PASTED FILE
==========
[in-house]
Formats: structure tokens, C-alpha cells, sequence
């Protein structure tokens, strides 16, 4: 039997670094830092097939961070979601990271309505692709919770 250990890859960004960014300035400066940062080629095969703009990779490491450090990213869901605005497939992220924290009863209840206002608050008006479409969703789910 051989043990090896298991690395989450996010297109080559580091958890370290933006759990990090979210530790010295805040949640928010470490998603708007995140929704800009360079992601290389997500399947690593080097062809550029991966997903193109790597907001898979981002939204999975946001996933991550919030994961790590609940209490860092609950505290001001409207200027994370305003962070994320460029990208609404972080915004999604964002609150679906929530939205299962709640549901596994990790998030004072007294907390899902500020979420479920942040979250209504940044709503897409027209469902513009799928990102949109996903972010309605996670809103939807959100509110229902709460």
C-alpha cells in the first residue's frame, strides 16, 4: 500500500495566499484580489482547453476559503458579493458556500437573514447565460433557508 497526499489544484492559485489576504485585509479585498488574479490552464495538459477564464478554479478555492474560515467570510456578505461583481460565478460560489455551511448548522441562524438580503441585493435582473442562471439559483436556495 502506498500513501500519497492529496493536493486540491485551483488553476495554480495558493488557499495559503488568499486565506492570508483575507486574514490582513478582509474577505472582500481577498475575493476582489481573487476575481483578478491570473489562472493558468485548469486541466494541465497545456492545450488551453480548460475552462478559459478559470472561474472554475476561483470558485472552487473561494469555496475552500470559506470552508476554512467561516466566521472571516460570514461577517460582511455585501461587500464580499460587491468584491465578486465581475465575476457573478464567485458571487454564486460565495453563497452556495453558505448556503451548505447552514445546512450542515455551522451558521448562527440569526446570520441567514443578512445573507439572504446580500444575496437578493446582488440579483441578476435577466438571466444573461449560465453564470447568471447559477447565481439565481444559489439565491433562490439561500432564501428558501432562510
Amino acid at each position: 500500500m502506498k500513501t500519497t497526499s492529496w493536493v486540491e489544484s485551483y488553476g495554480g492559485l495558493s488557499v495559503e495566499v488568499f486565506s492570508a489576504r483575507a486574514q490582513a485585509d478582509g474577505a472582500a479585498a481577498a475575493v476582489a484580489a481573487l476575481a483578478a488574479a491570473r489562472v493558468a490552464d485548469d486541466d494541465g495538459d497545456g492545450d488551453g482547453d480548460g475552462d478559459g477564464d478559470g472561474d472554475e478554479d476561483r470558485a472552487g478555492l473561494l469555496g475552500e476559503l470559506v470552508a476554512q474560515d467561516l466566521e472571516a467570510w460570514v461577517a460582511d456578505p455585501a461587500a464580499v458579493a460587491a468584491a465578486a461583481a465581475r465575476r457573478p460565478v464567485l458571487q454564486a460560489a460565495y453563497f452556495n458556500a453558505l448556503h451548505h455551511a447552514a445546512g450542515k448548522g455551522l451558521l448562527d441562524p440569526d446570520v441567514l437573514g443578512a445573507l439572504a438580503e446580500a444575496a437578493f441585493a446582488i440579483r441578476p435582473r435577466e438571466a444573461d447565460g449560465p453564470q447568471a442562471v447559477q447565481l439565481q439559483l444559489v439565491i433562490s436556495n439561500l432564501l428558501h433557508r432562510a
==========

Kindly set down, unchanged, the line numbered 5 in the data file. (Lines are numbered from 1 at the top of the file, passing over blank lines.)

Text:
Amino acid at each position: 500500500m502506498k500513501t500519497t497526499s492529496w493536493v486540491e489544484s485551483y488553476g495554480g492559485l495558493s488557499v495559503e495566499v488568499f486565506s492570508a489576504r483575507a486574514q490582513a485585509d478582509g474577505a472582500a479585498a481577498a475575493v476582489a484580489a481573487l476575481a483578478a488574479a491570473r489562472v493558468a490552464d485548469d486541466d494541465g495538459d497545456g492545450d488551453g482547453d480548460g475552462d478559459g477564464d478559470g472561474d472554475e478554479d476561483r470558485a472552487g478555492l473561494l469555496g475552500e476559503l470559506v470552508a476554512q474560515d467561516l466566521e472571516a467570510w460570514v461577517a460582511d456578505p455585501a461587500a464580499v458579493a460587491a468584491a465578486a461583481a465581475r465575476r457573478p460565478v464567485l458571487q454564486a460560489a460565495y453563497f452556495n458556500a453558505l448556503h451548505h455551511a447552514a445546512g450542515k448548522g455551522l451558521l448562527d441562524p440569526d446570520v441567514l437573514g443578512a445573507l439572504a438580503e446580500a444575496a437578493f441585493a446582488i440579483r441578476p435582473r435577466e438571466a444573461d447565460g449560465p453564470q447568471a442562471v447559477q447565481l439565481q439559483l444559489v439565491i433562490s436556495n439561500l432564501l428558501h433557508r432562510a